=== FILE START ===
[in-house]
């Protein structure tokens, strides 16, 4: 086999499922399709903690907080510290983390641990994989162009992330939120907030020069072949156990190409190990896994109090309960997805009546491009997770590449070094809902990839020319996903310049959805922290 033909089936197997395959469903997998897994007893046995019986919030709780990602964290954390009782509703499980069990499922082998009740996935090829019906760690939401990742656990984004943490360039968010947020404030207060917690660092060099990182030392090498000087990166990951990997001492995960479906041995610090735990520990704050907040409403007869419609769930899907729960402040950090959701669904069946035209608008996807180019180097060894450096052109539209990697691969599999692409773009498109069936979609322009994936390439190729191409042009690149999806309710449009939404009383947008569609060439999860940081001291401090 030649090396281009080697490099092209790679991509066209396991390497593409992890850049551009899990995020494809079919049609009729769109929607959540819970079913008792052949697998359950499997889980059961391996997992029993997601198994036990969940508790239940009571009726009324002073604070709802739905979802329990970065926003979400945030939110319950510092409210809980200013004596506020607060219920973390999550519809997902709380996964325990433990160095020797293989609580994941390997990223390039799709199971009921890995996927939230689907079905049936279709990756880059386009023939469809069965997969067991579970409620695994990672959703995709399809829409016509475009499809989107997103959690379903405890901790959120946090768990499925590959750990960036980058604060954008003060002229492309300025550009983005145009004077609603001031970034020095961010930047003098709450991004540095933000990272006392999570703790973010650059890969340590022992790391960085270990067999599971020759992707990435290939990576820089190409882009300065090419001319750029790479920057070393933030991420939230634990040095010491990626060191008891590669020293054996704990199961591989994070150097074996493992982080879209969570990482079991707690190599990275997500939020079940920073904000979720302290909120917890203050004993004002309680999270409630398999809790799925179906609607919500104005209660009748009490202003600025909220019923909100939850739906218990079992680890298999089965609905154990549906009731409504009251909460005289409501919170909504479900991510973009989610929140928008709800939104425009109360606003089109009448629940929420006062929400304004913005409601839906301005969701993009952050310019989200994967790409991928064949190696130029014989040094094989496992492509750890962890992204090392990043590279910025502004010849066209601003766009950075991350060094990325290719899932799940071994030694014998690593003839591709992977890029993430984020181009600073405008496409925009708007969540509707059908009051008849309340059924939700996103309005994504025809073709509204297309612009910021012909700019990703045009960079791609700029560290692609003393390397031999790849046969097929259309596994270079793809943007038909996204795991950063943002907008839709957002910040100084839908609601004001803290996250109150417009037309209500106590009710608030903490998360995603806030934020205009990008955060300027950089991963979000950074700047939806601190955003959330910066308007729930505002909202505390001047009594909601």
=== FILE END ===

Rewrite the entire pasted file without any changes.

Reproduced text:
[in-house]
């Protein structure tokens, strides 16, 4: 086999499922399709903690907080510290983390641990994989162009992330939120907030020069072949156990190409190990896994109090309960997805009546491009997770590449070094809902990839020319996903310049959805922290 033909089936197997395959469903997998897994007893046995019986919030709780990602964290954390009782509703499980069990499922082998009740996935090829019906760690939401990742656990984004943490360039968010947020404030207060917690660092060099990182030392090498000087990166990951990997001492995960479906041995610090735990520990704050907040409403007869419609769930899907729960402040950090959701669904069946035209608008996807180019180097060894450096052109539209990697691969599999692409773009498109069936979609322009994936390439190729191409042009690149999806309710449009939404009383947008569609060439999860940081001291401090 030649090396281009080697490099092209790679991509066209396991390497593409992890850049551009899990995020494809079919049609009729769109929607959540819970079913008792052949697998359950499997889980059961391996997992029993997601198994036990969940508790239940009571009726009324002073604070709802739905979802329990970065926003979400945030939110319950510092409210809980200013004596506020607060219920973390999550519809997902709380996964325990433990160095020797293989609580994941390997990223390039799709199971009921890995996927939230689907079905049936279709990756880059386009023939469809069965997969067991579970409620695994990672959703995709399809829409016509475009499809989107997103959690379903405890901790959120946090768990499925590959750990960036980058604060954008003060002229492309300025550009983005145009004077609603001031970034020095961010930047003098709450991004540095933000990272006392999570703790973010650059890969340590022992790391960085270990067999599971020759992707990435290939990576820089190409882009300065090419001319750029790479920057070393933030991420939230634990040095010491990626060191008891590669020293054996704990199961591989994070150097074996493992982080879209969570990482079991707690190599990275997500939020079940920073904000979720302290909120917890203050004993004002309680999270409630398999809790799925179906609607919500104005209660009748009490202003600025909220019923909100939850739906218990079992680890298999089965609905154990549906009731409504009251909460005289409501919170909504479900991510973009989610929140928008709800939104425009109360606003089109009448629940929420006062929400304004913005409601839906301005969701993009952050310019989200994967790409991928064949190696130029014989040094094989496992492509750890962890992204090392990043590279910025502004010849066209601003766009950075991350060094990325290719899932799940071994030694014998690593003839591709992977890029993430984020181009600073405008496409925009708007969540509707059908009051008849309340059924939700996103309005994504025809073709509204297309612009910021012909700019990703045009960079791609700029560290692609003393390397031999790849046969097929259309596994270079793809943007038909996204795991950063943002907008839709957002910040100084839908609601004001803290996250109150417009037309209500106590009710608030903490998360995603806030934020205009990008955060300027950089991963979000950074700047939806601190955003959330910066308007729930505002909202505390001047009594909601």